02.08.2017 Mars Reconnaissance Orbiter Observes Changes
01.25.2017 'Wing' Dike of Hardened Lava in New Mexico
01.25.2017 Blade-Like Martian Walls Outline Polygons
01.06.2017 Earth and Its Moon, as Seen From Mars
11.15.2016 Schiaparelli Impact Site on Mars, Stereo
11.03.2016 Schiaparelli Impact Site on Mars, in Color
03.30.2016 Erisa Hines
03.30.2016 Buzz Aldrin
03.21.2016 For a Decade Orbiting Mars: One Recent View
03.09.2016 For a Decade Orbiting Mars: One Recent View
03.09.2016 Mars Reconnaissance Orbiter By the Numbers
03.01.2016 MRO sees Frosty Spring Slopes
02.12.2016 Women in Science
02.10.2016 Wind at Work
11.16.2015 Change Observed in Martian Sand Dune
10.05.2015 'The Martian' Story's Ares 4 Landing Site
10.05.2015 The Ares 3 Landing Site (Figure A)
09.30.2015 Avalanche Ho!
06.29.2015 Mars Exploration Zone Layout Considerations
06.17.2015 Active High-Latitude Dune Gullies
06.03.2015 Crisp Crater in Sirenum Fossae
05.20.2015 Sedimentary Rock Layers on a Crater Floor
05.20.2015 Honey, I Shrunk the Mesas
05.11.2015 Icy Wonderland
05.04.2015 Diverse Orbits Around Mars
03.27.2015 South Pole Spiders
03.27.2015 A Smile a Day....
03.25.2015 Pitted Landforms in Southern Hellas Planitia
03.12.2015 Curiosity Heading Away from 'Pahrump Hills'
02.18.2015 Lava Flow Near the Base of Olympus Mons
02.09.2015 Yardangs in Arsinoes Chaos, Mars
02.04.2015 Curiosity Rover at 'Pahrump Hills'
01.22.2015 Frost on Crater Slope
01.16.2015 Components of Beagle 2 Flight System on Mars
12.03.2014 An Enigmatic Feature in Athabasca Lava Flows
12.02.2014 NASA's Journey to Mars
11.07.2014 Mars Orbiter Sizes Up Passing Comet
Context Camera for Mars Reconnaissance OrbiterThe Context Camera (CTX) will make observations simultaneously with the high-resolution images collected by the High Resolution Imaging Science Experiment (HiRISE) and data collected by the mineral-finding Compact Reconnaissance Imaging Spectrometer for Mars (CRISM).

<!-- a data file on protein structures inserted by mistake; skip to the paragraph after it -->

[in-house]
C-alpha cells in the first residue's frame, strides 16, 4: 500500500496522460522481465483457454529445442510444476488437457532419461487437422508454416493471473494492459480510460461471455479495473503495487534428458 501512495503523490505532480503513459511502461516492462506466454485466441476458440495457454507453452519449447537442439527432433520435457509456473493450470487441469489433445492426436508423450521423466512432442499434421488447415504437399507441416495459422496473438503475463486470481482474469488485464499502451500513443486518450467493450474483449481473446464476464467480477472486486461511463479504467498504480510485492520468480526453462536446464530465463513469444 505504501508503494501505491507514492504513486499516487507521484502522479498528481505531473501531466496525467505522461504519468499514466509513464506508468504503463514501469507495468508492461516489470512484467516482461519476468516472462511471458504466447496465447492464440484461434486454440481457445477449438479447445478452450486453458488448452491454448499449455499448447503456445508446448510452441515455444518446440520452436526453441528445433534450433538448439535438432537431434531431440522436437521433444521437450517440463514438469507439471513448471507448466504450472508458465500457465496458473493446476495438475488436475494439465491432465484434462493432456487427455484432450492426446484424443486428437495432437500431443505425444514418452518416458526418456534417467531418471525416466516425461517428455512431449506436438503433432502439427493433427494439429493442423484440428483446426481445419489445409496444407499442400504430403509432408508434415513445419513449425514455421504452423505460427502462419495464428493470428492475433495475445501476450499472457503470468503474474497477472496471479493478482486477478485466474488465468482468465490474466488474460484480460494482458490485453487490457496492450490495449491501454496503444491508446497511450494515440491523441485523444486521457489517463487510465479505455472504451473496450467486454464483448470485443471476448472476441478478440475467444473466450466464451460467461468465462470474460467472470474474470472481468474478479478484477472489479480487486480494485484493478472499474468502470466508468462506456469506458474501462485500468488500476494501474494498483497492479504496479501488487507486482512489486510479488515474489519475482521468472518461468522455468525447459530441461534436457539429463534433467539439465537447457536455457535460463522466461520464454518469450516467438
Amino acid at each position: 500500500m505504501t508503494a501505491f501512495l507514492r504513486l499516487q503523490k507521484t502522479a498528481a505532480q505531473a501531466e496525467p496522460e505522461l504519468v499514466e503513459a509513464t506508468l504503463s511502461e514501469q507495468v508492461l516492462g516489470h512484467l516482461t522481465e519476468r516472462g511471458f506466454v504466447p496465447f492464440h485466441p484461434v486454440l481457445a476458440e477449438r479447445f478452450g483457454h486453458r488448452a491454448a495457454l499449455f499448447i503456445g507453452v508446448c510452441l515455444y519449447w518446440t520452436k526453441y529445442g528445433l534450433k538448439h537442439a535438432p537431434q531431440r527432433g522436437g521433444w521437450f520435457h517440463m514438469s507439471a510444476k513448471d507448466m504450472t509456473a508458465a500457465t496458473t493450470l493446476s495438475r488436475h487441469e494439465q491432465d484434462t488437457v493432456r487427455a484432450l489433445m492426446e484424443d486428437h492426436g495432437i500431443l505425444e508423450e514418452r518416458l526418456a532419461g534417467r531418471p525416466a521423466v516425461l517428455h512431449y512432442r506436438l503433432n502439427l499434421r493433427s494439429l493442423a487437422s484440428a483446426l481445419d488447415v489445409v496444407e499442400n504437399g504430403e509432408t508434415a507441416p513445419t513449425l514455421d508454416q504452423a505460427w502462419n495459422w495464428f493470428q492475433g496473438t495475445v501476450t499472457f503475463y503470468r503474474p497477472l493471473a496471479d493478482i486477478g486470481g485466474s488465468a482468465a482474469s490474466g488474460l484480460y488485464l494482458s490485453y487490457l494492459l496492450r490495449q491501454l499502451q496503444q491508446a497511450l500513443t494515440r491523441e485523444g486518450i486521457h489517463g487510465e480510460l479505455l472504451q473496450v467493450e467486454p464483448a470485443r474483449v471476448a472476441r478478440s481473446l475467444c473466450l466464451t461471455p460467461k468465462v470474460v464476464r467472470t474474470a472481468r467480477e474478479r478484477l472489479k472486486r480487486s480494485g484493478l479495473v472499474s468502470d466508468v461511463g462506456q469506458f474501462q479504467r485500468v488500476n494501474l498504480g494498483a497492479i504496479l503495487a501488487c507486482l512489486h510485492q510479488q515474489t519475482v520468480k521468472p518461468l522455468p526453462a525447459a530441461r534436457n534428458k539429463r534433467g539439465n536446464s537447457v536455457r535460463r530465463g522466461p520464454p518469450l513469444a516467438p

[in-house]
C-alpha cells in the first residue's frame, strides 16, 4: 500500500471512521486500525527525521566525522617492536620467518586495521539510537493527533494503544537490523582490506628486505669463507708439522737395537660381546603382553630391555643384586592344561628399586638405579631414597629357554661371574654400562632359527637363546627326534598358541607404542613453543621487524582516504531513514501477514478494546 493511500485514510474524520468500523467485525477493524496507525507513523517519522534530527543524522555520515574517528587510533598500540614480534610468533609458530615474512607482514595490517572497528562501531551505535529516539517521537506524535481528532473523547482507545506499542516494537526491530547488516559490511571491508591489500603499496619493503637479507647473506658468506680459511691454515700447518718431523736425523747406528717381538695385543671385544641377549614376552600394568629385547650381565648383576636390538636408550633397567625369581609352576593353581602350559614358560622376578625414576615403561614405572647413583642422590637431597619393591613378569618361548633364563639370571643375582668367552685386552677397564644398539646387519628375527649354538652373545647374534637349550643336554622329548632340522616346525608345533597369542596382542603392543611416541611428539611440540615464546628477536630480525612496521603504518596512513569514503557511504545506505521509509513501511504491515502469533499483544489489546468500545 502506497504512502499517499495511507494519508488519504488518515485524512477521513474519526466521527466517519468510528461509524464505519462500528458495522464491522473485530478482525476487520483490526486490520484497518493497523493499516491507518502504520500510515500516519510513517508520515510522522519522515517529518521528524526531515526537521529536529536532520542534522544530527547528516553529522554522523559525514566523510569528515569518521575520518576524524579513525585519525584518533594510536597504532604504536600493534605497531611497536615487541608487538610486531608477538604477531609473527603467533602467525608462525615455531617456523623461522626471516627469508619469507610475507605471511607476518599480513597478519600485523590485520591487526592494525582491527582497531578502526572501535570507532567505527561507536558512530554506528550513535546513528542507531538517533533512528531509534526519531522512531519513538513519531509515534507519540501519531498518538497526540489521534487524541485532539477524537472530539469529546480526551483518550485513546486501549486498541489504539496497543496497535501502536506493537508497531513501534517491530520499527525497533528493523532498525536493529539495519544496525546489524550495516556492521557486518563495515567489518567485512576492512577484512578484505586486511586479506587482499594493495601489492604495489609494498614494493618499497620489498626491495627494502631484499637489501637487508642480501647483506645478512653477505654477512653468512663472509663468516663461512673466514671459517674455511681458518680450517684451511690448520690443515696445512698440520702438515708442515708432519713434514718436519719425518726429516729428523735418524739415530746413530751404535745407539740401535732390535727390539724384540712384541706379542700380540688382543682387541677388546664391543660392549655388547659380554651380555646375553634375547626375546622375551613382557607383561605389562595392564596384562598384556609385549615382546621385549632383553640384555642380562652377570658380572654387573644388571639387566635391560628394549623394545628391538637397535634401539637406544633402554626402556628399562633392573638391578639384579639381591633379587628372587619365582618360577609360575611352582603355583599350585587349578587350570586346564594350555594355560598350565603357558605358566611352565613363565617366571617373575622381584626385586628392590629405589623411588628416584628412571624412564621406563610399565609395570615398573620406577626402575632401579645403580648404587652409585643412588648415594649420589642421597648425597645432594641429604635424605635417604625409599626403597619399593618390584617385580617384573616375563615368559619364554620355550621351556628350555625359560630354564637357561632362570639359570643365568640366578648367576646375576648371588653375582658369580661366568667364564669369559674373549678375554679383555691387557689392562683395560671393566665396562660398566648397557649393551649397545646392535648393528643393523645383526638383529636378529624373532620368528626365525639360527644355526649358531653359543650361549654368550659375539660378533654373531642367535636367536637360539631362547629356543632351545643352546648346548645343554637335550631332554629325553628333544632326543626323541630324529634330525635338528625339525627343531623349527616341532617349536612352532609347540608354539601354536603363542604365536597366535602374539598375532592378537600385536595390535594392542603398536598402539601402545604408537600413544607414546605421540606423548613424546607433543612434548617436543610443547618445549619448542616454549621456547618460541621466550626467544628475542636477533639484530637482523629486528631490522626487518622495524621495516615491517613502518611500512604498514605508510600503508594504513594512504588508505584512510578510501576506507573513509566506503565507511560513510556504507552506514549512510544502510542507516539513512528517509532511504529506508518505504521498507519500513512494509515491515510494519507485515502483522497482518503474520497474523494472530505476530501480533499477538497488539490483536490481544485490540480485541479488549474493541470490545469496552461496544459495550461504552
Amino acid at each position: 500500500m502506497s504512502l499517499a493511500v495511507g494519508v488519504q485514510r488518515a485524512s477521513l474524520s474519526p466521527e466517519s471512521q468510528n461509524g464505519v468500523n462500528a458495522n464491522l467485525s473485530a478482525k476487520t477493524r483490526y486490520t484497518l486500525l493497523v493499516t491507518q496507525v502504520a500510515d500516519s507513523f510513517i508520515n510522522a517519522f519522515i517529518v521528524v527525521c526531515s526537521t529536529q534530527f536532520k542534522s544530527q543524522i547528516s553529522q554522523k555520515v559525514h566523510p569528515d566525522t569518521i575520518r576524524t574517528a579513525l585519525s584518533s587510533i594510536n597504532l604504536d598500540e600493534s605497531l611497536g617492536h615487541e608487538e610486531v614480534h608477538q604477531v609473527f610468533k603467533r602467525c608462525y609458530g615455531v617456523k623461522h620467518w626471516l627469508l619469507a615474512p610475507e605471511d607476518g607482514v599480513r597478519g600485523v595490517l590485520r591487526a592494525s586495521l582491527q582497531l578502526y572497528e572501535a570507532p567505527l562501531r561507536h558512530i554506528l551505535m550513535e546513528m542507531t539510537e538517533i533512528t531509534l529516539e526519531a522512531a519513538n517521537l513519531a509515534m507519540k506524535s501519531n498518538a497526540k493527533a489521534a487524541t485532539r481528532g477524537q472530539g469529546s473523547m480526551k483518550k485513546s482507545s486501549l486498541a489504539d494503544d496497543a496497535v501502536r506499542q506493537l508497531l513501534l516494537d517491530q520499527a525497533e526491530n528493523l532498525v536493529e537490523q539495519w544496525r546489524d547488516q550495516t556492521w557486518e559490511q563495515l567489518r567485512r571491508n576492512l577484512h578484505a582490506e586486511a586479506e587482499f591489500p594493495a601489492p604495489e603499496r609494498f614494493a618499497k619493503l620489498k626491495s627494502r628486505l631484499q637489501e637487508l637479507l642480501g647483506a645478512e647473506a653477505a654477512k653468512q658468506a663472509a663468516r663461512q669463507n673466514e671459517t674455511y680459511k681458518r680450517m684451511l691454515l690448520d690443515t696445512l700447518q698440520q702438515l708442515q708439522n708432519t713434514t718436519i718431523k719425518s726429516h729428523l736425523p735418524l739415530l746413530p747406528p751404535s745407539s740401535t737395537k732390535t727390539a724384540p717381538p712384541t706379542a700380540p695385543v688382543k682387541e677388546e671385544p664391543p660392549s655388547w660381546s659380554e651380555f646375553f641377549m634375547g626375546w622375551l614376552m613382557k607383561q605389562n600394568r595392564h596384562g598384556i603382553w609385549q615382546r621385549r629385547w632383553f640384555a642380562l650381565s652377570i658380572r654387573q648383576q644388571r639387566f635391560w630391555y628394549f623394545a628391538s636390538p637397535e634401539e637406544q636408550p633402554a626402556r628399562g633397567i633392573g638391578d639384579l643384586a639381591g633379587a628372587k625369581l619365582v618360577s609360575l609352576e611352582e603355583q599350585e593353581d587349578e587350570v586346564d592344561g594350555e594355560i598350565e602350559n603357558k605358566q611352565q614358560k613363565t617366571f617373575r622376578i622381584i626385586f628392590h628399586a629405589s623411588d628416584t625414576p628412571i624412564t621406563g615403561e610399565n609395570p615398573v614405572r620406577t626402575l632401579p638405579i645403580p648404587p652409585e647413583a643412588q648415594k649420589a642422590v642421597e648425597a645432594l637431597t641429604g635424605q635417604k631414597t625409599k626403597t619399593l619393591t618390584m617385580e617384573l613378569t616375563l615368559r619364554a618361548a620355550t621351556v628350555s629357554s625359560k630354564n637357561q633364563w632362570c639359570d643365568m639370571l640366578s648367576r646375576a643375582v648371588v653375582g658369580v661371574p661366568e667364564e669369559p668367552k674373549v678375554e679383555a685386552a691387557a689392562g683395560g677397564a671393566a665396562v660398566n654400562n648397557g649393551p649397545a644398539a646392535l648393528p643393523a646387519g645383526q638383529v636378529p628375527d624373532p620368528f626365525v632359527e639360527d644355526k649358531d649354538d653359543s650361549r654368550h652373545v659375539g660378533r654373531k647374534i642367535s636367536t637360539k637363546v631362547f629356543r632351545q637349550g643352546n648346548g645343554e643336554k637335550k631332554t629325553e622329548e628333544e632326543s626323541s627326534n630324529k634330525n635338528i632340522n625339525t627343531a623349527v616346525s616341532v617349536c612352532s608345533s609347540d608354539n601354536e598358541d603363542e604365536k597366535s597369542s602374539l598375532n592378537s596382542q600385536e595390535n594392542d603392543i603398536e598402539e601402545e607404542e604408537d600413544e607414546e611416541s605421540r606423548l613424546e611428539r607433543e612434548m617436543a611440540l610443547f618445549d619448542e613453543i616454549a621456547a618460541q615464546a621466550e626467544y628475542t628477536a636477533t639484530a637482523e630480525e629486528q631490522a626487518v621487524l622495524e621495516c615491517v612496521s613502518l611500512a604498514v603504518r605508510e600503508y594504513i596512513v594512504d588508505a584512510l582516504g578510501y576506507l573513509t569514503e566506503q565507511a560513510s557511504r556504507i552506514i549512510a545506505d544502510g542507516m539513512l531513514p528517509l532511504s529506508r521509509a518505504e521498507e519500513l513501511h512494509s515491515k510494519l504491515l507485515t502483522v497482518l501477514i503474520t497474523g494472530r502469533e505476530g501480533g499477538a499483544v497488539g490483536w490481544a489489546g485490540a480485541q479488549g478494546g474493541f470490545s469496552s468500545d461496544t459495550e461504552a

As its name suggests, CTX will provide the wider context for the data collected by the other two instruments. Its resolution may not be as great, but it provides a picture over a broader area. Scientists will examine details of rocks and mineral fields with the other instruments, but CTX will provide a bigger-picture view of the terrain in which they occur.
Together HiRISE, CRISM, and CTX will provide an extremely powerful tool set. For example, many of the layered terrains observed by the Mars Orbital Camera on the Mars Global Surveyor spacecraft could be water-deposited sediments. However, they could also be layers of volcanic lavas or ash, or wind-deposited sediments. By combining information on any small-scale layers observed by HiRISE, the geologic context from CTX, and the mineralogical information derived from CRISM, it should be possible to distinguish between these possibilities.
From 400 kilometers (250 miles) above Mars, CTX will take images of terrain that span 40 kilometers (25 miles) across. The camera will have a resolution of 8 meters per pixel.
The team lead and supplier of CTX is Mike Malin from Malin Space Science Systems.
Image Credit: NASA/JPL-Caltech